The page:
The black and white leggings that said it all

A couple of Decembers ago, my daughter was in Old Navy with my mom. They were picking out outfits for my then three-year old and her little friend. My mom is the bravest woman that I know for taking my child into a store where sequined skirts and colorful dresses hang within her grasp. My little human LOVES to shop and her non-existent inside voice grows even louder when she pulls clothes off of hangers and insists that it all fits.

They found cute outfits, and my mom asked her what color leggings she thought would match best. She weighed her choices carefully, and finally informed my mom that they should get the white leggings for her, because they “match me” and the black leggings for her friend, because they “match her.” My daughter is white and blonde, and her friend is brown and black. They came home with the cute outfits, but no leggings.  As my mom recounted the story to me later, we both laughed at her logic, but I remember being distinctly uncomfortable with her unabashed acknowledgment of color.

How many times have we heard it said that children are so innocent that they can’t see color?

I realize now how wrong that is.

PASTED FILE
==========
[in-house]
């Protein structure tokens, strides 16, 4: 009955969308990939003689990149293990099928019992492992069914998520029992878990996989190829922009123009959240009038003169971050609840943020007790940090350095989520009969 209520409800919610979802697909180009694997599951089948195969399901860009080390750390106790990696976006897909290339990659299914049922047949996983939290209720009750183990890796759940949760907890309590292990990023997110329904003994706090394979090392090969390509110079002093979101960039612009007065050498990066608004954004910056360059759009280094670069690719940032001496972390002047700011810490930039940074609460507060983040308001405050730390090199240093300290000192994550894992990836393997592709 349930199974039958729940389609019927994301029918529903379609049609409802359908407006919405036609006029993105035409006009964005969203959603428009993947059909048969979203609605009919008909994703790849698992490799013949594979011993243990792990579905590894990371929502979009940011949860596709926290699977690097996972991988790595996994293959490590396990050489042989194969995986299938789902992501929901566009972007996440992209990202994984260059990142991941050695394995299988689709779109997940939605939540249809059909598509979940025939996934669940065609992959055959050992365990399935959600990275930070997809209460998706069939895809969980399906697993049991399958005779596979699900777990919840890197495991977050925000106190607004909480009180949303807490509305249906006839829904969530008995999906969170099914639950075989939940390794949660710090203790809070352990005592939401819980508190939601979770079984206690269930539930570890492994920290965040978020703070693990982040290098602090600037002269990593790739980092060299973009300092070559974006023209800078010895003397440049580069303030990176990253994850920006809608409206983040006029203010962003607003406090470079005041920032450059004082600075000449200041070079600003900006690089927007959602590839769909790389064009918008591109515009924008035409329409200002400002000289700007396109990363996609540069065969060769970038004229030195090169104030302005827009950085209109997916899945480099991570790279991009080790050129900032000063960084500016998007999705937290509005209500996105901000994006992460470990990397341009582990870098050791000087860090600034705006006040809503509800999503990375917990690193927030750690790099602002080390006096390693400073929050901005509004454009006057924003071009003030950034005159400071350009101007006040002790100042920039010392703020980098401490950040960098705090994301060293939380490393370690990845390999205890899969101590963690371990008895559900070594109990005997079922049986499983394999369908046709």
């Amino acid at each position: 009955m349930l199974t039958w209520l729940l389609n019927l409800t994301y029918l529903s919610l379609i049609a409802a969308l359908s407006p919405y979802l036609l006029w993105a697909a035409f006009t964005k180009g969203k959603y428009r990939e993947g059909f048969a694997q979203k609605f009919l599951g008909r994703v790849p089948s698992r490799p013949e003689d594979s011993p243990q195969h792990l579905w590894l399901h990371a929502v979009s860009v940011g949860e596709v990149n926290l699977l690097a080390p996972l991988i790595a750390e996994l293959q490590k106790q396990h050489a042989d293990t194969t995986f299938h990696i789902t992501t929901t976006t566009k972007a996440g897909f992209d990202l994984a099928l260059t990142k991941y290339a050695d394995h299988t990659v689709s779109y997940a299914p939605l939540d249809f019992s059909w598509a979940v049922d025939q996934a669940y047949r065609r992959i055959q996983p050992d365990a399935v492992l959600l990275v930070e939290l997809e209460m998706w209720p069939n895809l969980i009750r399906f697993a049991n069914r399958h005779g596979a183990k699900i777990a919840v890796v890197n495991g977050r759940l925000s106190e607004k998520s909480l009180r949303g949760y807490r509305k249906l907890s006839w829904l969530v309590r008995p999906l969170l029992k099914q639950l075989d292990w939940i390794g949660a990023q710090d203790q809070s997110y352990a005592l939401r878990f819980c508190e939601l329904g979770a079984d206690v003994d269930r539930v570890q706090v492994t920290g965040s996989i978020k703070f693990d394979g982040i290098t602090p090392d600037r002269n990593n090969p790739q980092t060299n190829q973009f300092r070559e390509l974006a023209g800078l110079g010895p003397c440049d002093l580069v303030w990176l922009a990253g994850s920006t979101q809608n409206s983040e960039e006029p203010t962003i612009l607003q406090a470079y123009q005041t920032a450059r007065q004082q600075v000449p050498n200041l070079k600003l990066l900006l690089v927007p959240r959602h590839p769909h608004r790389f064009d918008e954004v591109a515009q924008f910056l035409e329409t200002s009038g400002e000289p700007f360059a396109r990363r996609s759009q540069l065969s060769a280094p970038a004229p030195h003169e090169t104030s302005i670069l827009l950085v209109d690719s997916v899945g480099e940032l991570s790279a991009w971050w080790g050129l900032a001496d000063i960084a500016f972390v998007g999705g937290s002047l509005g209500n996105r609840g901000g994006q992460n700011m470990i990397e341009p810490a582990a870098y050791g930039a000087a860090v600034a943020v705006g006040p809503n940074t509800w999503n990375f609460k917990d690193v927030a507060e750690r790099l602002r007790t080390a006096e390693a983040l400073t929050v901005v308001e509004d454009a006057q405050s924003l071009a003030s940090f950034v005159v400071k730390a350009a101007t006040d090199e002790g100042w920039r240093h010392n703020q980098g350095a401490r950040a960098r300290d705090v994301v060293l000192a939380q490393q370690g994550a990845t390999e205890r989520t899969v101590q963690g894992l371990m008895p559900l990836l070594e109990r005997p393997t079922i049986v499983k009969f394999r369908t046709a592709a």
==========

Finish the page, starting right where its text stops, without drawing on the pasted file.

Children see color. They should see color. We all should be okay with seeing color.  What children don’t see, and what we should not be okay with, is the inequality that has been assigned to color.

I’ve been on a journey this year. It’s a journey that I will be on for the rest of my life.

It’s a journey that has transformed my understanding of the Black Lives Matter movement.

It’s a journey that has led me to listen to and learn from people of color who speak out about racial injustice.

It’s a journey that forced me to confront the possibility that even though I was raised to believe that all are equal, I could still harbor biases that I am unaware of. This Ted Talk that we watched as a faculty at the high school where I teach is eye opening.

It’s a journey that forces me to confront and shed my own white defensiveness and examine my own white privilege.

It’s a journey that prevents me from closing my eyes to the racism and inequality that plagues our country.

It’s a journey that is leading me to teach my daughter NOT that we shouldn’t see color, but that we should. We should see it and we should embrace it. We should speak up for it. We should stand with it. We should talk about it. We should make room for it. Empowering others does not rob someone else of their rights, it strengthens us all.